In New York, a massive team of researchers has used Artificial Intelligence (AI) based algorithms to find similarities in the gene expression data of past pandemic infected individuals, which includes infections like Swine Flu and SARC. Pradipta Ghosh, one of the researchers from the University of California, indicated two telltale signatures. The first is a sum total of 166 genes, which shows the immune reaction of human beings against viral infection. The second set of 20 gene signatures show the severity of the infection in patients. This AI algorithm can predict the need for ventilator support and hospitalization for a patient.
Pradipta Ghosh said, “These viral pandemic-associated signatures tell us how a person’s immune system responds to a viral infection and how severe it might get, and that gives us a map for this and future pandemics.” Also she added that the AI algorithm has been developed with publicly available gene expression data.
The study states that our body releases a protein called cytokine in the blood when infected with a virus. These proteins aid the immune cells to find the infection, but sometimes, our body releases an excess amount of the protein, which leads the immune system to attack its own healthy tissues.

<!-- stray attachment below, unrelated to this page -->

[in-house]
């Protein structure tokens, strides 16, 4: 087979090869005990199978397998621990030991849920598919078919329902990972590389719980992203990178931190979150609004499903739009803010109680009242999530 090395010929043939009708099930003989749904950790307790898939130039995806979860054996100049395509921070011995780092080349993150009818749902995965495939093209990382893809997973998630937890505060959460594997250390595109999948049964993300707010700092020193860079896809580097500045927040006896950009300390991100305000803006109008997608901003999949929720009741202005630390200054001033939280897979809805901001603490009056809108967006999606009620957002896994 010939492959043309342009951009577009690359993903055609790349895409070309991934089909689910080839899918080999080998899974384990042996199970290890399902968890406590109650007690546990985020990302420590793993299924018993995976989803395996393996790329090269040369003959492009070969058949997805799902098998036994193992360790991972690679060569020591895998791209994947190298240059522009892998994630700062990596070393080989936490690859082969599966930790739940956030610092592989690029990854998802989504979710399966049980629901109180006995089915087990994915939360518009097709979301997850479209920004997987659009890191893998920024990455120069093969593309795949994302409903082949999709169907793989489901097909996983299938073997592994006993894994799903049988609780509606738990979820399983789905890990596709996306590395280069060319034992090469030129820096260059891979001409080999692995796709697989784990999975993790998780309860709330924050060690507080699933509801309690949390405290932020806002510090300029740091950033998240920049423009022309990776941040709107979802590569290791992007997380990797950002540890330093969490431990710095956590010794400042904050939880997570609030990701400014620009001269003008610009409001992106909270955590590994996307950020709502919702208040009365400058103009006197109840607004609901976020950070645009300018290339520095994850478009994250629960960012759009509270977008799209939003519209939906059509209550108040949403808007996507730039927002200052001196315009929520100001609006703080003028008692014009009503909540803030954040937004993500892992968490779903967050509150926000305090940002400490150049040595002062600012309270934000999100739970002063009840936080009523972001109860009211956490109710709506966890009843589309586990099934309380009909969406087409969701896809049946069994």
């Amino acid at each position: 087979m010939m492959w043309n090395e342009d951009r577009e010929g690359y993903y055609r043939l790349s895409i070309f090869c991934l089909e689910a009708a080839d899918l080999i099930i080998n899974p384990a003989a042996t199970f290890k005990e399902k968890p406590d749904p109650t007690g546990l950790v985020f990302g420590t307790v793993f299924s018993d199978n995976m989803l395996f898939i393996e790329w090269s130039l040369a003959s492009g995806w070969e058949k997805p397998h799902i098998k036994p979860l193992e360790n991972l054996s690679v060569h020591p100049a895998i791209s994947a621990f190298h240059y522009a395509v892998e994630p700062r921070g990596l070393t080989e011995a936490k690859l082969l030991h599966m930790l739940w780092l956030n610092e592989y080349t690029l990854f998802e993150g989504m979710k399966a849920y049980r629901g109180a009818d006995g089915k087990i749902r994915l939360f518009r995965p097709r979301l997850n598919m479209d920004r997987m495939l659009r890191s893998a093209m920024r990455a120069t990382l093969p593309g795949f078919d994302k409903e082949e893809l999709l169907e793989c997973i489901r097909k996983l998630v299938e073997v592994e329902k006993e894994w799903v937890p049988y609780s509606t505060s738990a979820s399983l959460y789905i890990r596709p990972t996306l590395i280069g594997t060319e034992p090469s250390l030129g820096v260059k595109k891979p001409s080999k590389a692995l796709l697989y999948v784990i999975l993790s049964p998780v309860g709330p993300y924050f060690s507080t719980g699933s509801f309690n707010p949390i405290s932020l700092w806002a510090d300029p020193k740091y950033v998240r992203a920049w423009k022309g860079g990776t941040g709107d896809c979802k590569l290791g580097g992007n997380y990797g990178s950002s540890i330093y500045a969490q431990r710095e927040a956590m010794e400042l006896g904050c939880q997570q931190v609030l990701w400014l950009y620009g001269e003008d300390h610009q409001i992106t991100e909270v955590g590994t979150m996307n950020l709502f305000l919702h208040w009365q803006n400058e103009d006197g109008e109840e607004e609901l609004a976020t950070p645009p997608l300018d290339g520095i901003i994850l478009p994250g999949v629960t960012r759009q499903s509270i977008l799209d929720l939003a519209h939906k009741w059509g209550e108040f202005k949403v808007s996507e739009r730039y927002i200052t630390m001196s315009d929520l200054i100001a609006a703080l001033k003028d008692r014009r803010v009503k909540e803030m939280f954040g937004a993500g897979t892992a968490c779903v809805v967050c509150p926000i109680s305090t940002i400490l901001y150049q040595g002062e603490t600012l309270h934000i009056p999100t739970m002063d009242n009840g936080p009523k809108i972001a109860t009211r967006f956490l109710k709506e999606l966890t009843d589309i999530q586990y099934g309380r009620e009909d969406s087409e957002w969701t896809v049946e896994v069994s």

Read More : Microsoft’s Free AI Classroom Series With Certification 14-19 December
This condition in the body, known as the Cytokine storm, is one of the main reasons for some and not all people catching a viral infection, which also includes common flu. The research team found a similar gene expression pattern in each set of data they tested of Covid-19 patients. After a thorough examination of the data, the researchers said the cells lining the lung airway and macrophages, which are also known as white blood cells, are the reason behind the initiation of cytokine storms in the human body.
The researchers claim that this AI algorithm can help doctors in treatment by providing cellular level information of the patient’s condition and also by showing benchmarks to measure improvement in the infected.